I have a guilty TV secret – Celebrity Get Me Out of Here. Every year, along with much of the UK, I enjoy the witty repartee of Ant & Dec and getting to know the campmates, seeing their relationships develop over the weeks as they endure endless trials and living on the jungle diet of rice and beans. I particularly enjoyed watching Kate Garraway, of Good Morning Britain fame, who at 52 was the second oldest campmate and with odds on to leave the competition early.
From the outset, she faced a terrifying challenge of walking a plank suspended high above the Australian Gold Coast and admitted she was terrified of facing her fears. Well, she surprised us all with coming out in a respectable 4th place, not least herself that she defied her own expectations.
In an interview, she revealed she’d been offered this gig in previous years but declined as she needed to prioritise the needs of her family, and even though she felt they were old enough to cope now, she still felt guilty being away from them.
I wonder how many of women can relate to this. Putting other people’s needs ahead of our own desires and ambitions is something that resonates with me. We are often giving of ourselves, feeling like we need to be productive, prioritising others (kids, husbands, partners, work), sometimes at the sacrifice of what we need.
How often have you felt guilty about saying no to working late, spending an evening with friends, going to the gym, or wanting to a night on the sofa alone? Do you have a dream or a goal that you want to achieve but haven’t gotten around to it, or there’s no time for you to give it more attention? Doing something for yourself can feel selfish.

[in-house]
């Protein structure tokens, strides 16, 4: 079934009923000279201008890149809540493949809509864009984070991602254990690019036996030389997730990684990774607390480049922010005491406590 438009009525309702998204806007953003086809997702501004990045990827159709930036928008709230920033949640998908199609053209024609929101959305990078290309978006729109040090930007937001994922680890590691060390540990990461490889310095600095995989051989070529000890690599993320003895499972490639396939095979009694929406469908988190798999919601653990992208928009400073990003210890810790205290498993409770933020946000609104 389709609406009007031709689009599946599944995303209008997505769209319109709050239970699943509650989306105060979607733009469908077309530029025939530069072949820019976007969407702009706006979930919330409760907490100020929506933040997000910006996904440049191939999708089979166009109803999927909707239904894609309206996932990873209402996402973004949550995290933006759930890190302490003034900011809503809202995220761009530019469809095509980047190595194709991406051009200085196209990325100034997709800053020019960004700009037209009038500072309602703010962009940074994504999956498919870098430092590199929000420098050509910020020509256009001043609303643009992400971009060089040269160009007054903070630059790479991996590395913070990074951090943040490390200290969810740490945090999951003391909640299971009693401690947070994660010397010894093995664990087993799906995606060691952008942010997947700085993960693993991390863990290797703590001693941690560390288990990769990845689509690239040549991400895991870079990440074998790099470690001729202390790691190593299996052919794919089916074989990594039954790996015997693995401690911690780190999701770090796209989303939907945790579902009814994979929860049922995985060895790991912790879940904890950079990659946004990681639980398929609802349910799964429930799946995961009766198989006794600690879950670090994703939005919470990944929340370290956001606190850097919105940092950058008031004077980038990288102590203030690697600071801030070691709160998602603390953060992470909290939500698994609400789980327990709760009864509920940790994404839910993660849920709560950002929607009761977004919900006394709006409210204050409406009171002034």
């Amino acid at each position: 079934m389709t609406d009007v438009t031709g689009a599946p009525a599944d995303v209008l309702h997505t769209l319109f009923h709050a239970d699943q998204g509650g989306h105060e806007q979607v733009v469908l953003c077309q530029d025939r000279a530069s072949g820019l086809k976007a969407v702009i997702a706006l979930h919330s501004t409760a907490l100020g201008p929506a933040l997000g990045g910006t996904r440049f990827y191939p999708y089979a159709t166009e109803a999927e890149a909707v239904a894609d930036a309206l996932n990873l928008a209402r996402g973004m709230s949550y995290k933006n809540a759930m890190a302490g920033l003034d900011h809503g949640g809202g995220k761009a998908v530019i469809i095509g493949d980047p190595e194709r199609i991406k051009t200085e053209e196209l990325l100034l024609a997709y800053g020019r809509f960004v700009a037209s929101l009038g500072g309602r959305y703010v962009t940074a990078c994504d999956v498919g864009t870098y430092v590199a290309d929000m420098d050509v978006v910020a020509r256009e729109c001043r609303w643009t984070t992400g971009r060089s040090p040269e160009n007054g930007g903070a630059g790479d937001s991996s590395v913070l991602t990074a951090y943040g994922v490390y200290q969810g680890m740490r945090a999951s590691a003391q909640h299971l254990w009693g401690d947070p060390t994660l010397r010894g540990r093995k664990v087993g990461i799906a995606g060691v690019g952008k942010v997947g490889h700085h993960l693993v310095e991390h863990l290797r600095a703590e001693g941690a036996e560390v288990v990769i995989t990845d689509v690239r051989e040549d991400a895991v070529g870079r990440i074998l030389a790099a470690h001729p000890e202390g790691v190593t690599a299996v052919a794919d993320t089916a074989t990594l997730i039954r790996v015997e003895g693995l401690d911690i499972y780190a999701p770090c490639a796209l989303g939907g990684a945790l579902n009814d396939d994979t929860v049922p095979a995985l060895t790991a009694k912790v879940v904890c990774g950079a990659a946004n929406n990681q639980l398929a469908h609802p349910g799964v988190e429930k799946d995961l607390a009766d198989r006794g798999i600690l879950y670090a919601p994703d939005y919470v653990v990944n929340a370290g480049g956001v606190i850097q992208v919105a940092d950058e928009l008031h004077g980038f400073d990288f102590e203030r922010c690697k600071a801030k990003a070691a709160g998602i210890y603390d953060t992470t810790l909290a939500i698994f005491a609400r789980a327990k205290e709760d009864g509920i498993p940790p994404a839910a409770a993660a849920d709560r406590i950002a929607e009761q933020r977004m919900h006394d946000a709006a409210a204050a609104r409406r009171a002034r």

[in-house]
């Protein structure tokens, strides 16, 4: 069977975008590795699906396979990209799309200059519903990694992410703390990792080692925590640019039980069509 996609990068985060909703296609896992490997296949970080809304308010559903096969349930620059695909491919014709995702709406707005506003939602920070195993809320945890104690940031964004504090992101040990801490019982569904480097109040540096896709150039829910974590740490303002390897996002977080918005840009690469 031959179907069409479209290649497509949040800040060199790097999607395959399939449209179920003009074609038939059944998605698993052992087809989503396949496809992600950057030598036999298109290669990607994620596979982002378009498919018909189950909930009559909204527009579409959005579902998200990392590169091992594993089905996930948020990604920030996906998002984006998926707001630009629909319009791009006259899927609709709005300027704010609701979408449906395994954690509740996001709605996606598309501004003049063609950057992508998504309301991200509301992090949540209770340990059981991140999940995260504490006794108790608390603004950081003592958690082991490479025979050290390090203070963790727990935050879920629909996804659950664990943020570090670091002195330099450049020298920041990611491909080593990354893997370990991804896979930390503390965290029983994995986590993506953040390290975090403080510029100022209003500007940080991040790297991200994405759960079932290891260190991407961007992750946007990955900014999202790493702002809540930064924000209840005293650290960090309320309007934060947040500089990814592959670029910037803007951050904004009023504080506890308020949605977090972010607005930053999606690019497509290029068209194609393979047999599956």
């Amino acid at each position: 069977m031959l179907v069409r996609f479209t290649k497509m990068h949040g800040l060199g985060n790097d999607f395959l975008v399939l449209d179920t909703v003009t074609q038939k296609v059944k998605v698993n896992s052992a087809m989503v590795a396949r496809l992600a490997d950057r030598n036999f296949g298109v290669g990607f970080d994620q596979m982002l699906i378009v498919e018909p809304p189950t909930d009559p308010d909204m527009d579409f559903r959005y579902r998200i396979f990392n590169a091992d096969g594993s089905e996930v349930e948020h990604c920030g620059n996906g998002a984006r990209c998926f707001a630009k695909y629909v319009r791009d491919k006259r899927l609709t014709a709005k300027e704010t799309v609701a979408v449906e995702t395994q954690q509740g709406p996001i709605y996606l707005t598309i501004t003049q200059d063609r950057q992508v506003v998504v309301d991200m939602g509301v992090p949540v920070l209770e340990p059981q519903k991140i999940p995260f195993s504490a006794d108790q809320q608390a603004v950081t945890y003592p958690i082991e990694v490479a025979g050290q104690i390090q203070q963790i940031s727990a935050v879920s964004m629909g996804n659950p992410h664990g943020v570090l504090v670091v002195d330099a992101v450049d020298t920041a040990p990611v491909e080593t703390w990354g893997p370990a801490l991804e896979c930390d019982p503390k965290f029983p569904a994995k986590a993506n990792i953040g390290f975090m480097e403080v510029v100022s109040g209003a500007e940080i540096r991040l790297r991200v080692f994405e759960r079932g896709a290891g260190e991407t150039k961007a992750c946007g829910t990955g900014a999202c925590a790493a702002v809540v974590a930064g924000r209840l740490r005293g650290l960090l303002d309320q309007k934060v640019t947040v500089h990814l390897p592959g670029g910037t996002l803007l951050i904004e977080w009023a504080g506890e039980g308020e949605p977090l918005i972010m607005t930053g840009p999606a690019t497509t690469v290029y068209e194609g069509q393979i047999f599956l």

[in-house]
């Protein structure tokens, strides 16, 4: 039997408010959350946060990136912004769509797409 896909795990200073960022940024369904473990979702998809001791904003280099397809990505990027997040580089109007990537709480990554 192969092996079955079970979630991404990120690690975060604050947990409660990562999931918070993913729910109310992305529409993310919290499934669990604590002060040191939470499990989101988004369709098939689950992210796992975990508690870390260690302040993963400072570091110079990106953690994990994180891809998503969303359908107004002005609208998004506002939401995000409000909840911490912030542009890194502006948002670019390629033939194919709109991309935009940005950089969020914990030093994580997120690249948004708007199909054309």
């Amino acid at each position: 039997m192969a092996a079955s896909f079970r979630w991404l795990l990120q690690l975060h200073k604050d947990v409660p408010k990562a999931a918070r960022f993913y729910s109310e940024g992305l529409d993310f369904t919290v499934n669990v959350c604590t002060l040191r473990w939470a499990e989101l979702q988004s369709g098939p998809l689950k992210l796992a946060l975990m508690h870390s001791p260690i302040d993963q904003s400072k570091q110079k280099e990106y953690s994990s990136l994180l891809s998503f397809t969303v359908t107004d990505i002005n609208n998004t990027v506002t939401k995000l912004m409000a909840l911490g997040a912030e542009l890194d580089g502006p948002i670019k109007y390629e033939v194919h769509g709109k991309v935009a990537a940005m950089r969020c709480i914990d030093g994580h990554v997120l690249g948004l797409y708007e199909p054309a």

We are taught to not be selfish, to share and to be selfless. It is human nature to nurture and be caring, but we might be sacrificing our own happiness by not taking care of ourselves and doing things we want to do.
Are we doing things because it truly makes people happy or is there a perceived expectation of what we should be doing? We can feel pulled in so many directions by the expectations of family and work, and sometimes our inner critic/inner voice reinforces the idea that doing things for ourselves is selfish?
If we are focussing solely the needs of others, we are at risk of losing the quirky and unique aspects that define us. Losing that connection to who we are and what we want can limit us and be damaging to our self-worth, confidence, and sense of unfulfillment
The art of practicing self-care and finding healthy ways to meet our needs as individuals is not being selfish.
Making time for our needs and desires, being social, connecting with friends, taking an exercise class, engaging in a creative activity, means that we will be more present in our world and able to give more of ourselves.
What if you could have a life where you weren’t comprising your own happiness and desires and have more fulfilling relationships with the people in your life. Coaching allows you to explore and identify any limiting beliefs, to gain clarity on what needs to change and provides tools and strategies to help you achieve your goals for a fulfilled life.
What do you want in life?
What nourishes you?
When are you most alive?